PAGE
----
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Married Life; Its Shadows and Sunshine   By: (1809-1885)

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MARRIED LIFE:

ITS SHADOWS AND SUNSHINE

BY

T. S. ARTHUR.

PHILADELPHIA:

1852.

PREFACE.

THE highest, purest, best and holiest relation in life is that of marriage, which ought never to be regarded as a mere civil contract, entered into from worldly ends, but as an essential union of two minds, by which each gains a new power, and acquires! new capacities for enjoyment and usefulness. Much has been said and written about the equality of the sexes, and the rights of woman; but little of all that has been said or written on this subject is based upon a discriminating appreciation of the difference between man and woman; a difference provided by the Creator, who made them for each other, and stamped upon the spirit of each an irresistible tendency towards conjunction.

The many evils resulting from marriage do not arise from a failure in our sex to recognise the equality of man and woman, or the rights of the latter; but from hasty, ill judged and discordant alliances, entered into in so many cases, from motives of a mere external nature, and with no perception of internal qualities tending to a true spiritual conjunction. Oppression and wrong cannot flow from true affection, for love seeks to bless its object. If, therefore, man and woman are not happy in marriage, the fault lies in an improper union, and no remedy can be found in outward constraints or appliances. Let each, under such circumstances, remove from himself or herself a spirit of selfish opposition; let forbearance, gentleness, and a humane consideration, the one for the other, find its way into the heart, and soon a better and a brighter day will dawn upon them; for then will begin that true interior conjunction which only can be called marriage. Happily, we have the intellectual ability to see what is true, and the power to compel ourselves to do what reason shows us to be right. And here lies the power of all to rise above those ills of life which flow from causes in themselves. To aid in this work, so far as discordant marriage relations are concerned, and to bind in closer bonds those whose union is internal, is the present volume prepared. That it will tend to unite rather than separate, where discord unhappily exists, and to warn those about forming alliances against the wrong of improper ones, the author is well assured.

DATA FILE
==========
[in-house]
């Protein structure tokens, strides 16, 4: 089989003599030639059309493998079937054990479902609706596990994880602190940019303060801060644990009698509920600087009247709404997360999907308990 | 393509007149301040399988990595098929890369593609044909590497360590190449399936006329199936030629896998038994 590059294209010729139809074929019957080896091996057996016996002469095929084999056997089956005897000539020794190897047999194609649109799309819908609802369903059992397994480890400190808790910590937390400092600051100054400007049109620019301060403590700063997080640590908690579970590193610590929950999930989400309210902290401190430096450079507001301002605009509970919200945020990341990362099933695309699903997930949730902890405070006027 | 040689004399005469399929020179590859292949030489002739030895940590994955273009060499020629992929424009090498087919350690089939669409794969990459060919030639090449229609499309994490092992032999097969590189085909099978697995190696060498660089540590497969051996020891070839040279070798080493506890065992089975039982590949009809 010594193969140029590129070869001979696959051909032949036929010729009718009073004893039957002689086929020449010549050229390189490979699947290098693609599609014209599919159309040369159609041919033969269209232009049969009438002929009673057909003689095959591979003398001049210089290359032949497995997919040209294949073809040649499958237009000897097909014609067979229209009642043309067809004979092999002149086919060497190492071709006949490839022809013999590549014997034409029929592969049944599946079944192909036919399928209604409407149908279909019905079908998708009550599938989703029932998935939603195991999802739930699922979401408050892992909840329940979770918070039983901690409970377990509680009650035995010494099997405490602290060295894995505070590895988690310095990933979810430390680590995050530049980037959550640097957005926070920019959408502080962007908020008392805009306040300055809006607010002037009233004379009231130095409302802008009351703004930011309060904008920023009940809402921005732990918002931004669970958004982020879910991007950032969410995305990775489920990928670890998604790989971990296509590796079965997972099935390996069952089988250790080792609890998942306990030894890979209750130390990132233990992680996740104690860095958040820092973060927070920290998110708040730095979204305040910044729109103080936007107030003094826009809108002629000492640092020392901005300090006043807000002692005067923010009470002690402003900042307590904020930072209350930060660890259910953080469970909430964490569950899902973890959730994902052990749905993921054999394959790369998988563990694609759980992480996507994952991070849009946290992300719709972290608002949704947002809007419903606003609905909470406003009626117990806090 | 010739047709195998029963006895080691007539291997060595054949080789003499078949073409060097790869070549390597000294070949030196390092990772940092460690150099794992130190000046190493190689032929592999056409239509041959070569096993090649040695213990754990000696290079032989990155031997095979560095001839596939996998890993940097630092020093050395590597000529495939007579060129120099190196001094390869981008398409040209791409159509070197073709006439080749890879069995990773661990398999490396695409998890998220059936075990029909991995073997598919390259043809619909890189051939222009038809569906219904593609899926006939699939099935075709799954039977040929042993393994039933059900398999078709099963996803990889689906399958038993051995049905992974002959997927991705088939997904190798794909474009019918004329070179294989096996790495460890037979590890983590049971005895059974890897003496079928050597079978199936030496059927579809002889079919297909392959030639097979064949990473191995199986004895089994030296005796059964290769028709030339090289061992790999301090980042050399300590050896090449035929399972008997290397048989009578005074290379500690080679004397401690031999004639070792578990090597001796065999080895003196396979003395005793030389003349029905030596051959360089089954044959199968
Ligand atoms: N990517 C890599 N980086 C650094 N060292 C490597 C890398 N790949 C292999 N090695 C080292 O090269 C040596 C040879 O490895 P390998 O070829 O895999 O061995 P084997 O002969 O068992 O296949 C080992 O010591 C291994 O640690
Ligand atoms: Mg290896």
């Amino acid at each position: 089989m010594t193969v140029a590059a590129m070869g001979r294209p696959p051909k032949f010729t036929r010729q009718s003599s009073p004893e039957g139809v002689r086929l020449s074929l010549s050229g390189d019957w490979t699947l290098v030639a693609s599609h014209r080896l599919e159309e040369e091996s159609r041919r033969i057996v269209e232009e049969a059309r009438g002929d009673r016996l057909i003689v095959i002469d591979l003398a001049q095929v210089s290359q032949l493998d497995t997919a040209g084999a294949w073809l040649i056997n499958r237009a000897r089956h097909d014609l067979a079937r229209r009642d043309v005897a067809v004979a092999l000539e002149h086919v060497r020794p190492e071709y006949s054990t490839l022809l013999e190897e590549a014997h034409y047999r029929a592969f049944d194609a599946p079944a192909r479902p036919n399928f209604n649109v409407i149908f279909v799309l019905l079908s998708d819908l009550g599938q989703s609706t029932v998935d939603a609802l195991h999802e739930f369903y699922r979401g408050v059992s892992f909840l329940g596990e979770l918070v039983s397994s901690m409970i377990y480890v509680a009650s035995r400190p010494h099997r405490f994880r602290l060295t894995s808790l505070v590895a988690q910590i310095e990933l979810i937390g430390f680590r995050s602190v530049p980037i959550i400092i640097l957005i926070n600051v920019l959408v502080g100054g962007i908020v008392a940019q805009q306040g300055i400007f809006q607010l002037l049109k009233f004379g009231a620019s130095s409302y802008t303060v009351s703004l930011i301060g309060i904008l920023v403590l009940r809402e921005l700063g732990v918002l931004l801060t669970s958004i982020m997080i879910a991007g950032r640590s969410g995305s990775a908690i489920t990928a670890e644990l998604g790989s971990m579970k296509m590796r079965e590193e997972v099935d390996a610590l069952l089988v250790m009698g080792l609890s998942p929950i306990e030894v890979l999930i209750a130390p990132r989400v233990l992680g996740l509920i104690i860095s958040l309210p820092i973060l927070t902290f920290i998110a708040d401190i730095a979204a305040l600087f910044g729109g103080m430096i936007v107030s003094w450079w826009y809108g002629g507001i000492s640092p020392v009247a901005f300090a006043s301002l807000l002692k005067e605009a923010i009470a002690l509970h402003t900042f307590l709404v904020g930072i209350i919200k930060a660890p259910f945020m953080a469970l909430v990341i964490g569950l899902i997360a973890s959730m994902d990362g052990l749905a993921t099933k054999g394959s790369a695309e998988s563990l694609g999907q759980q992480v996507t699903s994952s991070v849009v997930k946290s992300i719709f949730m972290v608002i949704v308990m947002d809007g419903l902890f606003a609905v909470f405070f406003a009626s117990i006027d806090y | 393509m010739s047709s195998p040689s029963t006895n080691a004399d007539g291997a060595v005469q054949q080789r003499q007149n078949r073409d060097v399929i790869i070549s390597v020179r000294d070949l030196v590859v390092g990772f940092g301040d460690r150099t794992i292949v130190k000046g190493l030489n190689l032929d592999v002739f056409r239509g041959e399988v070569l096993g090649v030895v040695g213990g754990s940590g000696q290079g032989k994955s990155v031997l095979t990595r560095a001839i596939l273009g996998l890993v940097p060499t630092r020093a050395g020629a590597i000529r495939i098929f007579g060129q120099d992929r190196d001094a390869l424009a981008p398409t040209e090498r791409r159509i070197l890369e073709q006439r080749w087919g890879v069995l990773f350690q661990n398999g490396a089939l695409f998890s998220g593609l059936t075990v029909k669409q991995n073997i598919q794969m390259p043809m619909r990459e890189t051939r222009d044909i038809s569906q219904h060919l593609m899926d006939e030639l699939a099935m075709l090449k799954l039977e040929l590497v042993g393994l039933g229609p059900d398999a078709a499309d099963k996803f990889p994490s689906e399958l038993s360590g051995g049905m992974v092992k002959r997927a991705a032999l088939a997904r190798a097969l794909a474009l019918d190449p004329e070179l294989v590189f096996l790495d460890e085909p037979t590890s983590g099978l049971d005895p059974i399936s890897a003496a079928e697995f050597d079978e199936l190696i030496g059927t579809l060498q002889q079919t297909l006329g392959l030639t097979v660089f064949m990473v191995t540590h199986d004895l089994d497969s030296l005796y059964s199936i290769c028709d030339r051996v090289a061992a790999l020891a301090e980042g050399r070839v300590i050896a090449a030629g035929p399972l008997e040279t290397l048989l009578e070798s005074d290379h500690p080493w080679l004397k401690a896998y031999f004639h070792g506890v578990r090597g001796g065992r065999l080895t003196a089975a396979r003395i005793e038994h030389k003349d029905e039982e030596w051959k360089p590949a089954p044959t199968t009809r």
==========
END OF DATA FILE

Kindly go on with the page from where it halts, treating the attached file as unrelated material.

This book is the second in the series of "ARTHUR'S LIBRARY FOR THE HOUSEHOLD." The third in the series will be "THE TWO WIVES; OR, LOST AND WON," which is nearly ready for publication.

CONTENTS.

THREE WAYS OF MANAGING A HUSBAND. RULING A WIFE. THE INVALID WIFE. THE FIRST AND LAST QUARREL. GUESS WHO IT IS. MARRYING A TAILOR. THE MAIDEN'S CHOICE. THE FORTUNE HUNTER. IS MARRIAGE A LOTTERY? THE UNLOVED ONE.

MARRIED LIFE.

THREE WAYS OF MANAGING A HUSBAND.

TO those who have never tried the experiment, the management of a husband may seem a very easy matter. I thought so once, but a few years' hard experience has compelled me to change my mind. When I married Mr. John Smith, which was about ten years ago, I was not altogether blind to his faults and peculiarities; but then he had so many solid virtues, that these were viewed as minor considerations. Besides, I flattered myself that it would be the easiest thing in the world to correct what was not exactly to my taste. It is no matter of especial wonder that I should have erred in this, for Mr. John Smith, while a lover, really appeared to have no will of his own, and no thought of himself. It was only necessary for me to express a wish, and it was gratified.

I soon found, much to my disappointment, that there is a marked difference between a husband and a lover: it was at least so in the case of Mr. Smith, and observation, since I have had my eyes open, satisfies me that it is so in most cases. I must own, in justice to all parties, however, that this difference is made more apparent by a want of knowledge, on the other side, in regard to the difference between the relation of a wife and a sweetheart between the wooed and the won... Continue reading book >>




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